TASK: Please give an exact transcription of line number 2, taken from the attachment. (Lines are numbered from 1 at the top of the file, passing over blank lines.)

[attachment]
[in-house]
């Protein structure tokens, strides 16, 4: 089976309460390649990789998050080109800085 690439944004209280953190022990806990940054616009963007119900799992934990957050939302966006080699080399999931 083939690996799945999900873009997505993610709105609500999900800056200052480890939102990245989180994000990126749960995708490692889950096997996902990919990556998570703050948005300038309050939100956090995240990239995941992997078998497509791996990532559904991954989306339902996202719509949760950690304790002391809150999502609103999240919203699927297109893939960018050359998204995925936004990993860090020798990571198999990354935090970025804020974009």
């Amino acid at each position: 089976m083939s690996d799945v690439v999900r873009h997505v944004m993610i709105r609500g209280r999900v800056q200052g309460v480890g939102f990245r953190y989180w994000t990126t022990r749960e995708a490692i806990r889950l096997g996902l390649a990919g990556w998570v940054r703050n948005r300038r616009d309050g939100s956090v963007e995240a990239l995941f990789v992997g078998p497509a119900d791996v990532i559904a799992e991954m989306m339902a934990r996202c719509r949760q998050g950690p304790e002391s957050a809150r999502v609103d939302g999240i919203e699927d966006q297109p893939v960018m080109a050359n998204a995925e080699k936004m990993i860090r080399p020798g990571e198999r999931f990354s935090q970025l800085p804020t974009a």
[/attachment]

């Protein structure tokens, strides 16, 4: 089976309460390649990789998050080109800085 690439944004209280953190022990806990940054616009963007119900799992934990957050939302966006080699080399999931 083939690996799945999900873009997505993610709105609500999900800056200052480890939102990245989180994000990126749960995708490692889950096997996902990919990556998570703050948005300038309050939100956090995240990239995941992997078998497509791996990532559904991954989306339902996202719509949760950690304790002391809150999502609103999240919203699927297109893939960018050359998204995925936004990993860090020798990571198999990354935090970025804020974009």